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The Jay Shetty Way: 5 Tips to Serve Your Clients Better

The coaching industry continues to grow exponentially. Thousands of organizations and industries and millions of ordinary people start to recognize the incredible impact a coach can have on their daily lives. Professional bodies implement standards, codes, and best practices to ensure the best service to clients. Hundreds of coaching programs offering varying levels of certification and accreditation exist online and offline to cater to the burgeoning interest in coaching as a career.

These are just some of the exciting trends that we have noticed in the past year at the Jay Shetty Certification School.

Of course, with so many credentials and coaches to choose from, clients are drawn to those who stand out from the run-of-the-mill. This is why we designed our student journey to focus on the aspects of coaching that are important to serve their clients better.

#1 – Question, question, question

The first skill we cannot emphasize enough in our training and practice is questioning. The ability to ask powerful questions is the mainstay of the coaching process. What sets coaches apart from other helping professionals such as counselors and mentors and extraordinary coaches from their average colleagues is brief, open-ended, and non-leading questions.

A well-designed question serves more than one purpose. Beyond the obvious reason for obtaining information, it shows that you are genuinely interested in the client’s story. Curiosity is validating and empowers the person’s choices and experiences. The listener portrays a non-judgmental attitude by exploring broader and deeper with the intent to clarify and understand rather than finding holes or untruths. Remember to keep your questions simple, objective, and to the point.

#2 – Listen with all your senses

When you interact with a client (or anyone else), use ALL your senses to get the most information, read between the lines, awaken your intuition, and notice what is left unsaid. In the Jay Shetty coaching program, we highlight the importance of not only listening to the speaker’s spoken words, but observing their body language, tone and cadence of voice, and expressions. Are the words and stories they are telling you consistent with their emotional leakage? Leakage is a profiling term for non-verbal cues that a speaker unconsciously displays to give away their state of mind or other unintended information.

Inconsistencies or omissions in their answers are evidence of things that they don’t want to tell you yet, blind spots that they may not be aware of, or pain points that they are trying to avoid. Being aware of this additional information allows you to use your intuition and judgment of when and how to probe into these areas.

Another tip, especially when using an online connection like Zoom is to notice how the client is dressed and other ways they gave attention to their appearance. Do their surroundings and background tell you anything additional? Does anything appear to be casual or staged? Clients often put thought into what they show you, so don’t let the significance escape you.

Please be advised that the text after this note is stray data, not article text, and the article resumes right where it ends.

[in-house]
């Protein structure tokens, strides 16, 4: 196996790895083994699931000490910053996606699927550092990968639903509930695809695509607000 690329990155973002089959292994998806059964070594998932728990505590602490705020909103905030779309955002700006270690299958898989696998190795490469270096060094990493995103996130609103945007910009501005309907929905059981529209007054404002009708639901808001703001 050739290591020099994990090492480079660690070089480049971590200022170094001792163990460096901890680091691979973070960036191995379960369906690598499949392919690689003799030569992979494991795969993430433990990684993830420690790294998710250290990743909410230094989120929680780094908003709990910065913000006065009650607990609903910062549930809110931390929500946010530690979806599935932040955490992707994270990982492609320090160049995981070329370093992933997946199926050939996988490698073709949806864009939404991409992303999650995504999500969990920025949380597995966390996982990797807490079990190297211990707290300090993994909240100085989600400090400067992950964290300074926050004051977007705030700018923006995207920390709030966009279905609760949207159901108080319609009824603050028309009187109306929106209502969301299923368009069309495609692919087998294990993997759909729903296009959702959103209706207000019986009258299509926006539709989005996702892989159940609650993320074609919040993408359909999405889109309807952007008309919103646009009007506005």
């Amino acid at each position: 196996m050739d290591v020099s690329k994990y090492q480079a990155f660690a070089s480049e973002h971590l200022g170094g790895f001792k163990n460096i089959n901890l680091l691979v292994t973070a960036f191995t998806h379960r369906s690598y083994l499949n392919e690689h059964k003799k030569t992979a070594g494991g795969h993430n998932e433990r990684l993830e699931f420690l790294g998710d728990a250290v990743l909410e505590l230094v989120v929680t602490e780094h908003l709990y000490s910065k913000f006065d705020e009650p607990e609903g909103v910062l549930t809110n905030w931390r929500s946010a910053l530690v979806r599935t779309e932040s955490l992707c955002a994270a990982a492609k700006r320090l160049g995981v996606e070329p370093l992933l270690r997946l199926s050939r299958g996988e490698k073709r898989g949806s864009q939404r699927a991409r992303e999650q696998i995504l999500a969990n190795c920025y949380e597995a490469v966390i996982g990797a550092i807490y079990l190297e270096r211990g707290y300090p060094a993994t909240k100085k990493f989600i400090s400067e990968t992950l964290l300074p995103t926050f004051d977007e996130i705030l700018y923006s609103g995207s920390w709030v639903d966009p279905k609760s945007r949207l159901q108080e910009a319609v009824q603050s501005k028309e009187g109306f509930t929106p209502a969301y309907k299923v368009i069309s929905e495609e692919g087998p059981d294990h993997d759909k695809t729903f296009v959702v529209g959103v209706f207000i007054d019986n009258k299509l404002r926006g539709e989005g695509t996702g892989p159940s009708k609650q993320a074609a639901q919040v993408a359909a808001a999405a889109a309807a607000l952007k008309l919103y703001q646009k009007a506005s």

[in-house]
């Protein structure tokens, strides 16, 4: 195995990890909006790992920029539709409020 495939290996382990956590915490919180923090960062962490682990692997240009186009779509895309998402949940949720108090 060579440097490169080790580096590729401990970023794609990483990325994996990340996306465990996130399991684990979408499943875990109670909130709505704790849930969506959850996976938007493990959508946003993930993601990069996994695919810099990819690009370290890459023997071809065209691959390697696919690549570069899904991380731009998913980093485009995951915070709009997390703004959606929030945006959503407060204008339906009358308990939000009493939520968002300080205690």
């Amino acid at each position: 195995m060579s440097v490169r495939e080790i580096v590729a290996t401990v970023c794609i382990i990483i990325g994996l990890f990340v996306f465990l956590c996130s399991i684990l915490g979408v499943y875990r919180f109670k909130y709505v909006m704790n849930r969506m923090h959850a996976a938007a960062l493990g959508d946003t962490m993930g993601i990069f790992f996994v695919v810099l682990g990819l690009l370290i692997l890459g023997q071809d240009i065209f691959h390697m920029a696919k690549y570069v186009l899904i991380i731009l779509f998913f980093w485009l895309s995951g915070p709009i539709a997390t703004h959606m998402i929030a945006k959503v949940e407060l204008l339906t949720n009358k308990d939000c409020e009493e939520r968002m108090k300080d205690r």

#3 – Be completely present and curious

Giving complete attention to someone you are talking to is a sign of interest and respect. When you invest your valuable time and energy into the connection, the other person feels that they are important to you and that you accept and respect them in the relationship. Your attention encourages them to trust you and share sensitive information with you.

At the Jay Shetty Certification School, we know the critical importance of trust in creating and holding a safe space where clients can open up and become vulnerable. Allowing oneself to be vulnerable is necessary for growth, which we are always aiming for in a coaching relationship.

#4 – Show compassion and humility

You don’t have to agree with a client, approve of what they are doing or the choices that they have made, or become their best friend. However, as their coach, you must wholeheartedly accept their experiences and believe that they aim to do the best with what they have available in every situation.

By putting yourself in their shoes, you acknowledge what they are feeling and the beliefs that they have formed over the years. Awareness and acceptance are the foundations of change. By showing compassion, you help build their strength to believe in themselves and that they can develop the potential that is inside them. Your humility validates their position in the bilateral relationship and creates the confidence they need to be vulnerable in front of you.

#5 – See your client as creative, resourceful, and whole

Another important presupposition coaches hold when they interact with a client, is that the person is creative, resourceful, and whole. In other words, they may have problems or struggle to find and implement solutions, but they possess the potential to find what they need to move forward. The answers already lie inside them. All that they need is your guidance to unlock and organize it. By exploring possible answers with you, they also become more motivated and accountable to act by themselves.

These are five approaches we instill in our coaching program at the Jay Shetty Certification School. If you practice these, you are already well on your way to become an effective coach in the service of your clients.

Are you looking to become a certified life coach yourself? We’re inviting you to our free to join our FREE info session to learn the foundations of coaching from our school leader and to assess if you’re ready to become one.

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The Jay Shetty Certification School Team